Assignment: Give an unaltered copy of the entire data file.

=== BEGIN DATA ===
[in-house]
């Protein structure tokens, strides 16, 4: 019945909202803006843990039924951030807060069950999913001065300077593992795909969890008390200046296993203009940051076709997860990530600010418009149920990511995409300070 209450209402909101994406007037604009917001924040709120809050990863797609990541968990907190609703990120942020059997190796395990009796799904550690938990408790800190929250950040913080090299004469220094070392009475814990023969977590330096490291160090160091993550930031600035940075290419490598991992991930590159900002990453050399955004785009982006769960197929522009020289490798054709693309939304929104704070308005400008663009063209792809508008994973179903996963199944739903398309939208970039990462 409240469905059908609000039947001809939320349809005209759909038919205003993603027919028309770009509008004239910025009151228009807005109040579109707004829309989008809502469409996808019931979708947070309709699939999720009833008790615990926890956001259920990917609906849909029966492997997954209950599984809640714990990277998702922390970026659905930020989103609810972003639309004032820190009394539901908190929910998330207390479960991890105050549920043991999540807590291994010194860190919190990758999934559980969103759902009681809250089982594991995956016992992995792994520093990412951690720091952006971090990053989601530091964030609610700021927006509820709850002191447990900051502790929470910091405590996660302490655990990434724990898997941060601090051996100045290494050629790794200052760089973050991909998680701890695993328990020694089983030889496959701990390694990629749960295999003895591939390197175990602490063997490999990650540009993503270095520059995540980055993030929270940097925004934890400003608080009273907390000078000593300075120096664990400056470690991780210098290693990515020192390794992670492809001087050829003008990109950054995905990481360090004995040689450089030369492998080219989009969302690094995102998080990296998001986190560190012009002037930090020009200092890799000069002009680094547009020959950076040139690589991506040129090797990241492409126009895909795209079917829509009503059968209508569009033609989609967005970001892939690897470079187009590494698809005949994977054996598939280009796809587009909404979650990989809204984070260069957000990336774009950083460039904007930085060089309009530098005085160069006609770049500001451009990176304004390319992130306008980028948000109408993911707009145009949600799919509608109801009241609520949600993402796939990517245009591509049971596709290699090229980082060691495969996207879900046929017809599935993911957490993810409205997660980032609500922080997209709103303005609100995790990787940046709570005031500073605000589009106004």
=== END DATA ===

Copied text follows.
[in-house]
């Protein structure tokens, strides 16, 4: 019945909202803006843990039924951030807060069950999913001065300077593992795909969890008390200046296993203009940051076709997860990530600010418009149920990511995409300070 209450209402909101994406007037604009917001924040709120809050990863797609990541968990907190609703990120942020059997190796395990009796799904550690938990408790800190929250950040913080090299004469220094070392009475814990023969977590330096490291160090160091993550930031600035940075290419490598991992991930590159900002990453050399955004785009982006769960197929522009020289490798054709693309939304929104704070308005400008663009063209792809508008994973179903996963199944739903398309939208970039990462 409240469905059908609000039947001809939320349809005209759909038919205003993603027919028309770009509008004239910025009151228009807005109040579109707004829309989008809502469409996808019931979708947070309709699939999720009833008790615990926890956001259920990917609906849909029966492997997954209950599984809640714990990277998702922390970026659905930020989103609810972003639309004032820190009394539901908190929910998330207390479960991890105050549920043991999540807590291994010194860190919190990758999934559980969103759902009681809250089982594991995956016992992995792994520093990412951690720091952006971090990053989601530091964030609610700021927006509820709850002191447990900051502790929470910091405590996660302490655990990434724990898997941060601090051996100045290494050629790794200052760089973050991909998680701890695993328990020694089983030889496959701990390694990629749960295999003895591939390197175990602490063997490999990650540009993503270095520059995540980055993030929270940097925004934890400003608080009273907390000078000593300075120096664990400056470690991780210098290693990515020192390794992670492809001087050829003008990109950054995905990481360090004995040689450089030369492998080219989009969302690094995102998080990296998001986190560190012009002037930090020009200092890799000069002009680094547009020959950076040139690589991506040129090797990241492409126009895909795209079917829509009503059968209508569009033609989609967005970001892939690897470079187009590494698809005949994977054996598939280009796809587009909404979650990989809204984070260069957000990336774009950083460039904007930085060089309009530098005085160069006609770049500001451009990176304004390319992130306008980028948000109408993911707009145009949600799919509608109801009241609520949600993402796939990517245009591509049971596709290699090229980082060691495969996207879900046929017809599935993911957490993810409205997660980032609500922080997209709103303005609100995790990787940046709570005031500073605000589009106004």